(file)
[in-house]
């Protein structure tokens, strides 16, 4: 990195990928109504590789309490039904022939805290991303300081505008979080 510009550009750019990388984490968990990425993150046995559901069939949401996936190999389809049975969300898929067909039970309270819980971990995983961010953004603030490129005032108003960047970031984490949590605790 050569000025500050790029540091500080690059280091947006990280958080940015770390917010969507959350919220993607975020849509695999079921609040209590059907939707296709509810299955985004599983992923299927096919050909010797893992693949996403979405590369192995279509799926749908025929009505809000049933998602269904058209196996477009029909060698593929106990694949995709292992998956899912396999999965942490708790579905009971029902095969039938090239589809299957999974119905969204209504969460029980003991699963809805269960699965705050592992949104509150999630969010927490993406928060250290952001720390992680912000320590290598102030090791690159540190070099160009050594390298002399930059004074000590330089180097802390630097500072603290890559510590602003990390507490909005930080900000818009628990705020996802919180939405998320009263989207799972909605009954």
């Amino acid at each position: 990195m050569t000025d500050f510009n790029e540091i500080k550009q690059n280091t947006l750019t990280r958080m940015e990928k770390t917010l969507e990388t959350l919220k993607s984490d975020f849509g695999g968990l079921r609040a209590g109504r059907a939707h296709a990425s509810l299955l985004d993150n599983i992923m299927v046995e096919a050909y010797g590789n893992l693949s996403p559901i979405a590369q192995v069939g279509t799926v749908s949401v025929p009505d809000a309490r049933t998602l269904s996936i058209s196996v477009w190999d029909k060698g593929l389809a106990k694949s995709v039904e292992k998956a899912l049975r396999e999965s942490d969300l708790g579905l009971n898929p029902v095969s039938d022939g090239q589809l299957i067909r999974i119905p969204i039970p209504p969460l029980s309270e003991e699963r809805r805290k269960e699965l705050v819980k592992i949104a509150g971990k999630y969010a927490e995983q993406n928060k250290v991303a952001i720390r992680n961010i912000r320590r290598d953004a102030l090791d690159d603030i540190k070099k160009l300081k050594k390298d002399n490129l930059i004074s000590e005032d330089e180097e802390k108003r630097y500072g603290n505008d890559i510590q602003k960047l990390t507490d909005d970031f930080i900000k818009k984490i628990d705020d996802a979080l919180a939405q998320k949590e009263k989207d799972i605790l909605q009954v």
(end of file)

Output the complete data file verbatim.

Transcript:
[in-house]
């Protein structure tokens, strides 16, 4: 990195990928109504590789309490039904022939805290991303300081505008979080 510009550009750019990388984490968990990425993150046995559901069939949401996936190999389809049975969300898929067909039970309270819980971990995983961010953004603030490129005032108003960047970031984490949590605790 050569000025500050790029540091500080690059280091947006990280958080940015770390917010969507959350919220993607975020849509695999079921609040209590059907939707296709509810299955985004599983992923299927096919050909010797893992693949996403979405590369192995279509799926749908025929009505809000049933998602269904058209196996477009029909060698593929106990694949995709292992998956899912396999999965942490708790579905009971029902095969039938090239589809299957999974119905969204209504969460029980003991699963809805269960699965705050592992949104509150999630969010927490993406928060250290952001720390992680912000320590290598102030090791690159540190070099160009050594390298002399930059004074000590330089180097802390630097500072603290890559510590602003990390507490909005930080900000818009628990705020996802919180939405998320009263989207799972909605009954």
């Amino acid at each position: 990195m050569t000025d500050f510009n790029e540091i500080k550009q690059n280091t947006l750019t990280r958080m940015e990928k770390t917010l969507e990388t959350l919220k993607s984490d975020f849509g695999g968990l079921r609040a209590g109504r059907a939707h296709a990425s509810l299955l985004d993150n599983i992923m299927v046995e096919a050909y010797g590789n893992l693949s996403p559901i979405a590369q192995v069939g279509t799926v749908s949401v025929p009505d809000a309490r049933t998602l269904s996936i058209s196996v477009w190999d029909k060698g593929l389809a106990k694949s995709v039904e292992k998956a899912l049975r396999e999965s942490d969300l708790g579905l009971n898929p029902v095969s039938d022939g090239q589809l299957i067909r999974i119905p969204i039970p209504p969460l029980s309270e003991e699963r809805r805290k269960e699965l705050v819980k592992i949104a509150g971990k999630y969010a927490e995983q993406n928060k250290v991303a952001i720390r992680n961010i912000r320590r290598d953004a102030l090791d690159d603030i540190k070099k160009l300081k050594k390298d002399n490129l930059i004074s000590e005032d330089e180097e802390k108003r630097y500072g603290n505008d890559i510590q602003k960047l990390t507490d909005d970031f930080i900000k818009k984490i628990d705020d996802a979080l919180a939405q998320k949590e009263k989207d799972i605790l909605q009954v």